After nearly a half century of doing business on North Circle Drive, Phil Winslow plans to move his dealership to a larger, more prominent location along the North Nevada Avenue urban renewal corridor.

Winslow BMW of Colorado Springs will relocate from 730 N. Circle Drive to 6.2 acres on the east side of Nevada, just south of Interstate 25. The new site sits between Pikes Peak Harley-Davidson and the University of Colorado at Colorado Springs.

Construction on a 35,000- to 36,000-square-foot dealership for new and used vehicles - which will have a larger showroom, service area and parts department - is targeted for later this year, with an opening in March or April 2015, Winslow said. The project will cost $12 million to $13 million, which includes the land acquisition, he said.

The Winslow family has been selling motor vehicles - first Volkswagens, and then BMWs - at the Circle Drive site since June 1964.

"It's time," Winslow said. "We need a fresh approach and a fresh location and we think that we found a good one."

North Circle Drive in central Colorado Springs - a middle-class residential and retail corridor - might seem an unlikely place for a dealership. But 50 years ago, it made all the sense in the world.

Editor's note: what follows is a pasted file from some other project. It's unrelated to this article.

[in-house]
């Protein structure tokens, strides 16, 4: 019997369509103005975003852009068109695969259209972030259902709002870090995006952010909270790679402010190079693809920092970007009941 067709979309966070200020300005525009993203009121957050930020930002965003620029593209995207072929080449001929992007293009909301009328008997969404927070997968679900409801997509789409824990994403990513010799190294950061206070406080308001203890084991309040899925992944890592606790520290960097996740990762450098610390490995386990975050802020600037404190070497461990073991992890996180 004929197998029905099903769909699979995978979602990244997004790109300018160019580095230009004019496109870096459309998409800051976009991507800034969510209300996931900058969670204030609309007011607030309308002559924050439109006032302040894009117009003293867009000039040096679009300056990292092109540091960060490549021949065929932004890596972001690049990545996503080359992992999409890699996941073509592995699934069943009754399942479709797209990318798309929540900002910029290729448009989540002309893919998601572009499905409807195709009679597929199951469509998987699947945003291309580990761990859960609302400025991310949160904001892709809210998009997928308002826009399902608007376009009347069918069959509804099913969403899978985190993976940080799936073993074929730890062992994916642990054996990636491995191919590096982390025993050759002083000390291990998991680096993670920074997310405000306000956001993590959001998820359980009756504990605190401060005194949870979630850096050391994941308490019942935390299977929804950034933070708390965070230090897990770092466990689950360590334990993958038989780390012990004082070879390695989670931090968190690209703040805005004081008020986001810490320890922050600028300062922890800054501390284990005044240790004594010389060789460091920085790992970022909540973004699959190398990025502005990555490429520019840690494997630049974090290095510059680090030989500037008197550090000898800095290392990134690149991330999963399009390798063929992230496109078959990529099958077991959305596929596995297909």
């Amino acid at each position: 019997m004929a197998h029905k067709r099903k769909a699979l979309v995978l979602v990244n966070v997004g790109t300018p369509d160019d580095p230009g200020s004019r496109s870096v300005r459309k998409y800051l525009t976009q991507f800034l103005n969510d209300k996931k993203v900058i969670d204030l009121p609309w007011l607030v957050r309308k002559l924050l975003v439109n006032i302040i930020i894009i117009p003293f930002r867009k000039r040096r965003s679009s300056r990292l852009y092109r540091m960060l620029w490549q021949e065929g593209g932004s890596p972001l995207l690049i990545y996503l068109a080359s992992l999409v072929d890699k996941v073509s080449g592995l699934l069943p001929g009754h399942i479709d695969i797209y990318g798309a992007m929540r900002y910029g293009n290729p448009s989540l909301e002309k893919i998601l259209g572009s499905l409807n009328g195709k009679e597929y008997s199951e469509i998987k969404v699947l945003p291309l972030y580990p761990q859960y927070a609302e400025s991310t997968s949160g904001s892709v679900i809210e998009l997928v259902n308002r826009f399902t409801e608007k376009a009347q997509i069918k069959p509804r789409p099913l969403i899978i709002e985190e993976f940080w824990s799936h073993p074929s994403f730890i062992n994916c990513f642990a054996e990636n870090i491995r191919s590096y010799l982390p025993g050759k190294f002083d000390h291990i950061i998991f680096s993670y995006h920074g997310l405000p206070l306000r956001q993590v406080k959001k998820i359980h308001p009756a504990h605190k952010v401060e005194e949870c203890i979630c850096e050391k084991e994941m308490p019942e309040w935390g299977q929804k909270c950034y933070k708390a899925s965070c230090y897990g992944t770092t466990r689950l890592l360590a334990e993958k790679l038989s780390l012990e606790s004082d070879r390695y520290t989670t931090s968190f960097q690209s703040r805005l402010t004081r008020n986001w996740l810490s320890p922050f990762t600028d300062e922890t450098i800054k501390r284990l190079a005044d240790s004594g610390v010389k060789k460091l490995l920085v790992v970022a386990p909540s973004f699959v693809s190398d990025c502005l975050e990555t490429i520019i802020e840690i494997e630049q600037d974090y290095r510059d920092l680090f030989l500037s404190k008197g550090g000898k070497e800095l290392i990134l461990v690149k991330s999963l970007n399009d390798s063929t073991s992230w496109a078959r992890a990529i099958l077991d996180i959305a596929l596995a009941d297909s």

Around 1960, Philip Winslow, Phil Winslow's father, took over a Volkswagen dealership called Colorado Springs Motor Co. on East Platte Avenue. A few years later, his father planned to move it. The Springs was growing east, and Circle Drive was becoming a major roadway. Winslow said his father wanted to keep the dealership on the east side because many customers were stationed at Peterson Air Force Base, and they had become familiar with Volkswagens while in Europe.

Winslow's father died a few months before the dealership moved. Afterward, Phil Winslow and his mother, Clarice, ran the business, and were joined by Phil's wife, Ann.

In 1983, the Winslows added BMWs, and the dealership became known as Winslow Volkswagen-BMW. Later, the Winslows sold the Volkswagen portion, and it's been Winslow BMW since 2003.

But Winslow said he and Ann have been looking for a better retail location, and North Nevada is in the midst of a makeover.

The city declared Nevada, between Garden of the Gods Road and I-25, an urban renewal site in 2004. Since then, several run-down motels and other smaller businesses on the corridor's west side were razed and replaced by the University Village Colorado shopping center.

On Nevada's east side, UCCS is constructing several buildings, and a 156-unit apartment complex targeting students is under construction.

The Nevada location will provide easy access from the city's affluent southwest side, where the dealership draws many of its customers, Winslow said. And being close to I-25 means the dealership can draw from Monument, northern El Paso County and even Denver, he said.

"That was one of our goals, to essentially get on I-25," Winslow said.

The Winslows risked losing southwest side customers if they moved to the Powers Autopark on the city's far northeast side, said Mark Useman, a broker with Sierra Commercial Real Estate who represented the Winslows in the property acquisition.